Review: The Girl on the Train

Welcome back, fellow book lovers! As promised, I have for you today my review of:

Paula Hawkins’ The Girl on the Train.

 

Although I bought this book at the end of the summer and read a few pages right away, I was soon too busy with books for school and this became the first book that I read in 2016 instead. I’d read lots of recommendations for this book in conjunction with Gillian Flynn’s Gone Girl, and since I had loved some aspects of that one, I felt that The Girl on the Train was a necessary follow-up.

“Before I have time to move, his hand shoots out, he grabs my forearm and pulls me towards him. His mouth is a grim line, his eyes wild. He is desperate. Flooded with dread and adrenaline, I see darkness coming. I open my mouth to cry out, but I’m too late, he yanks me into the house and slams the door behind me.” (Hawkins, 130).

The Girl on the Train is a thrilling ride across suburban London with a tricky character web. The story is told primarily from the vantage points of Megan, before she has gone missing, and Rachel, in the aftermath, who has been observing Megan and her home from the train every day. Anna, the new wife of Rachel’s ex-husband, also gives a little insight into both women and acts as the glue that keeps Rachel connected to a mystery that doesn’t necessarily involve her–or so the police think. When Rachel comes forward with information she hopes will help clear Megan’s husband from suspicion (because after watching him and Megan from the train for months she feels that she knows them, and is certain Scott had nothing to do with the disappearance), the lead investigators on the case are quick to dismiss her on the grounds of unreliability due to her heavy drinking habit. Anna, however, is tired of Rachel’s constant presence and is quick to alert the police that Rachel was on the street the night of Megan’s disappearance, that she was obscenely drunk, and that she believes Rachel to be dangerous. Rachel knows her drinking is a problem, and has been told of horrendous things she’s done while blackout drunk, and admits she can’t remember what happened to her on the night of Megan’s disappearance. She tries several times to cut the alcohol out of her life, but she’s the kind of heroine who slips and lies; her intentions are good, but sometimes she fails in the struggle.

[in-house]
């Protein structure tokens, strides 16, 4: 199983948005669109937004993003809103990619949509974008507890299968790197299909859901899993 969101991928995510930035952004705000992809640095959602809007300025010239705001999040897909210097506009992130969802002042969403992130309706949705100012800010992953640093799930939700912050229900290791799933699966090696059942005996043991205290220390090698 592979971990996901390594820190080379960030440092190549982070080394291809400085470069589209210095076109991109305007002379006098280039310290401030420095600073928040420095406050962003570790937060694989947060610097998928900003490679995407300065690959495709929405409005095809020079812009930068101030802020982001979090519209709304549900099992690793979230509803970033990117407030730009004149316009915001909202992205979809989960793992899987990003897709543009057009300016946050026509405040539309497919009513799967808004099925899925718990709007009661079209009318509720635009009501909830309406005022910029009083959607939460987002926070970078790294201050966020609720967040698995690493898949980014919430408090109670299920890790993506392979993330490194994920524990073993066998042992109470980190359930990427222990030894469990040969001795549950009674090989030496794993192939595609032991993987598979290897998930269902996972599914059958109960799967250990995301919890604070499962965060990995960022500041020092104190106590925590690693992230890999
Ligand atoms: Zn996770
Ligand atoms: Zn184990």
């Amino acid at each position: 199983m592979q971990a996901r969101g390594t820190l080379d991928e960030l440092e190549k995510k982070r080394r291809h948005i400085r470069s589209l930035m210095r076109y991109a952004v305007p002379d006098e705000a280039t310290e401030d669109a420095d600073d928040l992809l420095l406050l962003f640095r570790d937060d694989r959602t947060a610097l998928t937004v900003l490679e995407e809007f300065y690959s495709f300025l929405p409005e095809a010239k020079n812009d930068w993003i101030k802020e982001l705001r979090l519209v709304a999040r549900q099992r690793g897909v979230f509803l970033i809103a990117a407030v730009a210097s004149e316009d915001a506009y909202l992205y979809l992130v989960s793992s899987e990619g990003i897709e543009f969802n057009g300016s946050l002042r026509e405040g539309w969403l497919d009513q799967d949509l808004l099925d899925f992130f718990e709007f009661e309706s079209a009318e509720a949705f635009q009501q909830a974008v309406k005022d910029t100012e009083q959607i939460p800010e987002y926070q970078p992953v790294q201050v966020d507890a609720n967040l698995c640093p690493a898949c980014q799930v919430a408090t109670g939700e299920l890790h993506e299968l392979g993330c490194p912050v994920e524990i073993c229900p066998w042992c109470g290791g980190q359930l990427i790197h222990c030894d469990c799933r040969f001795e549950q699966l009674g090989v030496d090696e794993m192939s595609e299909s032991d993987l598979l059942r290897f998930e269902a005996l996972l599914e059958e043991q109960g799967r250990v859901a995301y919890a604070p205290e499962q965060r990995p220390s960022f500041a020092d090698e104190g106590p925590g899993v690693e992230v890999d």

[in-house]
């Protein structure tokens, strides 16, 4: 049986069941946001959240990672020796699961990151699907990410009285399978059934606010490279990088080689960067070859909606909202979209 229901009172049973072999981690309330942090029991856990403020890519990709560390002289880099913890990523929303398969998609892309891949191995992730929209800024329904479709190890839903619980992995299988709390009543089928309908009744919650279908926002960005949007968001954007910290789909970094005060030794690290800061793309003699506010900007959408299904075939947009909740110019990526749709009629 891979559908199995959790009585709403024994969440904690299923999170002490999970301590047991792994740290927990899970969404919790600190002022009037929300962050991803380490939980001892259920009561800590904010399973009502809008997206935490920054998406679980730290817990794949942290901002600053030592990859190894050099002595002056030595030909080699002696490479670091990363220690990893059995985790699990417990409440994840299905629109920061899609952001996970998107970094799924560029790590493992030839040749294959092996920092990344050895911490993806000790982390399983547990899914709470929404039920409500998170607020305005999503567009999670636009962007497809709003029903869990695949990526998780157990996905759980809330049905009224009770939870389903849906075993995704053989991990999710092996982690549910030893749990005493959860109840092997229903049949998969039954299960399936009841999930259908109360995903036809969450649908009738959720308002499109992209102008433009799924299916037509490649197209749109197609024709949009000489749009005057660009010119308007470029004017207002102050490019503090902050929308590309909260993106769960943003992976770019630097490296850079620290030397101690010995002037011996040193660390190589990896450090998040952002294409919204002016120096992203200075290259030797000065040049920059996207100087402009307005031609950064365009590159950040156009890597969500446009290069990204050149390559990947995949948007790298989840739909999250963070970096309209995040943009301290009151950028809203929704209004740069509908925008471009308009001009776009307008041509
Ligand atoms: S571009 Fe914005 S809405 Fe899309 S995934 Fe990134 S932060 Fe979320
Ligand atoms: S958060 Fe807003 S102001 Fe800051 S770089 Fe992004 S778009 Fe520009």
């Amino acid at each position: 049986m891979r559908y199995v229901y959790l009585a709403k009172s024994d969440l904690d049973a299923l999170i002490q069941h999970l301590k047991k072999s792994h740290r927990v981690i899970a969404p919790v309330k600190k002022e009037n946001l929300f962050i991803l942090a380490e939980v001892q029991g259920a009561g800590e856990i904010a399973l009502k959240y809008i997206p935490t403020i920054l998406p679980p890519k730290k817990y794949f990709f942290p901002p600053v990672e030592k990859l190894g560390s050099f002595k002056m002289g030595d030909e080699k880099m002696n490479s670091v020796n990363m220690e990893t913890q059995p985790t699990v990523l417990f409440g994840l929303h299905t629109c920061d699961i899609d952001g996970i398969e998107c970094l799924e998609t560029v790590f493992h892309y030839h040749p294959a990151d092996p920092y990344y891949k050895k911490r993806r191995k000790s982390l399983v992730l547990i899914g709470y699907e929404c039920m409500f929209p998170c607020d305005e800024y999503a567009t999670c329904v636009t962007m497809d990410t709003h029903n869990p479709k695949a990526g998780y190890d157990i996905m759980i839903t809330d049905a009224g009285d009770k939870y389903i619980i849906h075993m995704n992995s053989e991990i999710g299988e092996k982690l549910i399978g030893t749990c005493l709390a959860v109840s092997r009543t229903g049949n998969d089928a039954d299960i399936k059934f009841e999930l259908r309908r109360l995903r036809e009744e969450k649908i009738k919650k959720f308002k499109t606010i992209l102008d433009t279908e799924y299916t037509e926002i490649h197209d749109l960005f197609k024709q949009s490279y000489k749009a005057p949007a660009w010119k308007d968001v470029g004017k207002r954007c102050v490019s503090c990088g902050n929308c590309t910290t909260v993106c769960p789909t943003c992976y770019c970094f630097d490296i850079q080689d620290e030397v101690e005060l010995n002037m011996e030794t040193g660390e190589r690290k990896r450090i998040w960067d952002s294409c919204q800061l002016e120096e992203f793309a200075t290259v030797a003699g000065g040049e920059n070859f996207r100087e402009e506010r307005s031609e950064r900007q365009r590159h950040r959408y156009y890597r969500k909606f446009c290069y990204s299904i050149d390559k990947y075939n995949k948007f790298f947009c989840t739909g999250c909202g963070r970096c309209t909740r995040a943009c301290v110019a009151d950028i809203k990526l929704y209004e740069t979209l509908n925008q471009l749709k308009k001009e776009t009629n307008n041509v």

The fact that the characters occasionally succumb to their vices and lead relatively ordinary lives–worrying about their babies, battling unemployment, and paying a little too much attention to other people’s lives–make the story seem plausible and close, like something that could happen in your own town, or the next one over.

Some technical aspects I enjoyed include: firstly, the time and character shifts.  This story is certainly strengthened by the use of multiple narrators, and although I had to work harder in the beginning to make sense of all the dates, the jumps in time helped build a rich timeline that explained the events leading to Megan’s disappearance from all sides of the event without giving too much away inopportunely. Secondly, the use of misleading evidence. This goes beyond the assumptions of an unreliable narrator; Hawkins allows Rachel to speculate, but then provides pointed reasoning from multiple characters supporting each alternative. It feels like foreshadowing, but each idea is turned around by some other theory in the next chapter. It’s precisely this well-done misdirection that keeps the reader guessing as to what’s really happened until the characters finally work together to make sense of what they couldn’t individually.

There are fun psychological aspects to the story, but as shown in the excerpt above, there are some great scenes of suspense, as well. This, as well as the fact that a girl has vanished under mysterious circumstances, is the only real tie I saw between Hawkins’ The Girl on the Train and Flynn’s Gone Girl. That said, if you’ve read either one of these books and enjoyed it, you’ll probably like the other. Although I found the characters of The Girl on the Train to be a little less psychotic, both are captivating, addicting reads. I give 5/5 stars.

A further recommendation: for readers who’ve enjoyed either of these novels, check out Margaret Atwood’s The Heart Goes Last, a dystopian thriller that, although there has been no murder or mysterious disappearance, does involve a lot of jail time and a similar display of couples who’ve been pitted against each other by suspicion. (I hope to provide a review of this book sometime in the next few weeks, as well, because it was one of my favorites from 2015.)

But in the meantime, although I’ve got more reviews for great thrillers by strong female writers, I’m going to shift into sci-fi mode for…

Coming up: next week I’ll be reviewing Stephen King’s 11/22/63, a fictional account of a man who travels back in time to stop the assassination of JFK. Will he succeed? Will he fail? Will he fall in love along the way? Will he create too many time threads and destroy the world as we know it? Check in next week (or read the book in the meantime) to hear more about my current favorite Stephen King book.

Please submit any recommendations you my have for me!

Sincerely,

The Literary Elephant

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